Sounds of the IndieGround – The Skrat Pack
My first encounter with Skrat was on the terrace of Clementine Studios. After stumbling upon a video of three guys rocking out in a shed somewhere, I was curious about how this band – with a cheeky name derived from ancient folklore – would sound on our ‘artists unplugged’ series. They agreed to try it out, and the result was a stellar performance by the trio of two of their tracks – Tin Can Man and Samurai Badass – acoustic-fied, chilled out, mellow and melodic. “What nice boys” I remember thinking to myself.
My next encounter with Skrat was a little different.
Plugged in, electrified, loud, and in your face – this was Skrat live, the real Skrat. The three nice boys jamming on acoustic guitars and a cajon, leaves blowing in the wind and birds chirping in the distance, were replaced by a three member mosh pit entrenched in a sweaty sea of power chords, badass guitar licks, angst filled lyrics and lager. And it was Awesome.
As the first band to kick off the Purple Fest – a bi-monthly indie gig night that Chennai Live FM and IndiEarth are re-launching in Chennai – the guys promised to Bring Out the Big Guns with a few tracks from their latest album, launched in February, 2013. “Our first album was more of a compilation of songs we’d written. This album has a lot more direction to it” said Tapass Naresh, the band’s percussionist. Their tracks are undeniably catchy with irresistible hooks and choruses that threaten you with ‘can’t get this song out of my head’ syndrome. Not that I’m complaining.
At first glance (or listen) the music may appear simple – but behind the catchy melodic themes and simple choruses that are easy to sing along to lies a trio of highly skilled musicians, both in their technical prowess and song writing abilities. After playing together since 2006, the band (comprising TT Sriram on lead vocals/guitar, Satish Narayanan on bass, Tapass on percussion) soon stopped trying to “refine their sound” and chose instead to strip the music down to its bare essentials – which is perhaps precisely when they stumbled upon the sound that defines them today. In fact, the music’s simplicity doubles up as the band’s secret weapon – their big gun. Jack White (who they cite as one of their influences) once commented of his favourite song – legendary blues icon Son House’s hauntingly beautiful Grinnin’ In Your Face – “I didn’t know that you could do that, just singing and clapping. And it meant everything to me – everything about rock n’ roll, about expression, creativity, and art. It didn’t matter that he was clapping off time, or that there were no instruments being played – what mattered was the attitude of the song”. The same can be said of Skrat – the awesome factor of the music is in its simplicity, its angst, its lyrics, its attitude. That, combined with their raw musical talent and natural onstage charisma, makes for a killer combination.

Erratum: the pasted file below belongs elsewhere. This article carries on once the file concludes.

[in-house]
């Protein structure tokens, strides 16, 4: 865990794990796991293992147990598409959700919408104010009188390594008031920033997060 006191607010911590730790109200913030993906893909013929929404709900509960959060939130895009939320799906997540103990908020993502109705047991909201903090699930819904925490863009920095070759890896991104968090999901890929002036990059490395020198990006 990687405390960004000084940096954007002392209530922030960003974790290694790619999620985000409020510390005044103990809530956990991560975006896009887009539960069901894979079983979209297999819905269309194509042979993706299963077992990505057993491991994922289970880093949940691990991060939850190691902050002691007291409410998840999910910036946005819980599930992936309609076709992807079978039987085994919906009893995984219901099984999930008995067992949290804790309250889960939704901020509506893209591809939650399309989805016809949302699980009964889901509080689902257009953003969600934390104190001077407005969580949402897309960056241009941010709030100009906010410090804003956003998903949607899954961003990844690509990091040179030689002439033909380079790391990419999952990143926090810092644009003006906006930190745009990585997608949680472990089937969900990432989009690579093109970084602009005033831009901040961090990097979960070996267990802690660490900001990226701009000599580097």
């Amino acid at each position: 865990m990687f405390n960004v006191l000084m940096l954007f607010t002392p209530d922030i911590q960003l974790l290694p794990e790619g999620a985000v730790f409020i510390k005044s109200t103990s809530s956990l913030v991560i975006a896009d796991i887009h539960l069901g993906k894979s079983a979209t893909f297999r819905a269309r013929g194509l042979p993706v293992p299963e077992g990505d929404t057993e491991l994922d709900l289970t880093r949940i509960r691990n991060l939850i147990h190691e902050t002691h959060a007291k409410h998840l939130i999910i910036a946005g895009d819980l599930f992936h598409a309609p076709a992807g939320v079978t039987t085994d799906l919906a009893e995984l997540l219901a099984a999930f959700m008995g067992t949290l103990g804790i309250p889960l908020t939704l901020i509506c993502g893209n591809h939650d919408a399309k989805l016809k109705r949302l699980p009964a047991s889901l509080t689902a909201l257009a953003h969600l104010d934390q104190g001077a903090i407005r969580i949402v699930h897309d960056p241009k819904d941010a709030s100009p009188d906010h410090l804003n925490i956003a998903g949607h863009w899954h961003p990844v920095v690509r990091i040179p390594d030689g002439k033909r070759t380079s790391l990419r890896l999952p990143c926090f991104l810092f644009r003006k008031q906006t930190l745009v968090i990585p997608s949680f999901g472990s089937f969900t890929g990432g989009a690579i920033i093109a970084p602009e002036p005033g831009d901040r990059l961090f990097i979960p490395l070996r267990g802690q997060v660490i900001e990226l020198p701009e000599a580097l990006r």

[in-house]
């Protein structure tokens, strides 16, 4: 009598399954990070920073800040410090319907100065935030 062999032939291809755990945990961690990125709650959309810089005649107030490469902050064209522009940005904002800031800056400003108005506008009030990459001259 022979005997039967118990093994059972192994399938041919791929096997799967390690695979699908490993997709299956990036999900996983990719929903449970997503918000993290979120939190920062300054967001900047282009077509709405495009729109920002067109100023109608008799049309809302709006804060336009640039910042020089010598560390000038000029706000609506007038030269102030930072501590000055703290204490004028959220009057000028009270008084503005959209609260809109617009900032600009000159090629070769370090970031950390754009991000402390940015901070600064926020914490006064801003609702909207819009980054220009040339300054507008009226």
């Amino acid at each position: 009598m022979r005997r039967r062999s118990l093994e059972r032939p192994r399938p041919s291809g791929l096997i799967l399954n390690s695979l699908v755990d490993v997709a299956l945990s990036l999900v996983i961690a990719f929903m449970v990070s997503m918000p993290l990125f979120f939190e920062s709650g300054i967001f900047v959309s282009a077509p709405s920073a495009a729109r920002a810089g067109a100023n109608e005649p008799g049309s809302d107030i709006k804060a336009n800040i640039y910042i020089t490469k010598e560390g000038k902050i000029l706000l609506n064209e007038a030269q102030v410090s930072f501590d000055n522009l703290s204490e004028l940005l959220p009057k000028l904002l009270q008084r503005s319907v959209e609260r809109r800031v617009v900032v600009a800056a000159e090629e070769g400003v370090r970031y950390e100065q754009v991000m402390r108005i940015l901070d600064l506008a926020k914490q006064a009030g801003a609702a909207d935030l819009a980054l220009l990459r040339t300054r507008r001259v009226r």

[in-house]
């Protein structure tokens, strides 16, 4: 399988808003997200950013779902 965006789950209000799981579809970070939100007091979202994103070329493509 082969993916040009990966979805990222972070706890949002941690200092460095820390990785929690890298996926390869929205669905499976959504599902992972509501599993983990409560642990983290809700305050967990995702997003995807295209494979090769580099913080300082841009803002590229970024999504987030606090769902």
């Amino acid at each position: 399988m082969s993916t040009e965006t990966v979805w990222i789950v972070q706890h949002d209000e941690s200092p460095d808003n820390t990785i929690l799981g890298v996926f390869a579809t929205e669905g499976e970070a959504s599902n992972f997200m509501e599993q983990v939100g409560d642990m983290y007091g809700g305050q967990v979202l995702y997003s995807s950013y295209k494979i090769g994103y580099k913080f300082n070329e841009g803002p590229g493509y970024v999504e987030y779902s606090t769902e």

The Skrat live show (a la Purple Fest) is an experience I would recommend to the uninitiated. Typifying the idea of a garage band, the experience is grungy, up close and personal – so close you’re likely to experience a cascading waterfall of musician sweat if in the wrong place at the wrong time (or the right place at the right time – depending on what floats your boat). You feel as involved in the experience as the band members themselves, and when Spare Blues starts with the verse “Love’s just like snooker, so colourful, but all balls” you’re compelled to yell back “I hear you bro! Screw love! Screw snooker!”
I didn’t though. Thought that’d be weird. Or maybe I hadn’t downed enough lager.
Though it’s common critique convention to say something negative about the band, or the music – I’m afraid I have nothing negative to report. I genuinely like this band, specifically because they’re not trying too hard to be anything other than themselves – and this unpretentiousness reflects in the music. One band to watch out for in the future of the Indian indie scene.
We filmed the track Spare Blues to kick-start the IndiEarth Out There – Live From The Purple Fest series – so in case you missed the gig, click below to relive the experience.
The next band in line – Blues Conscience – at the Purple Fest this Friday, May 31st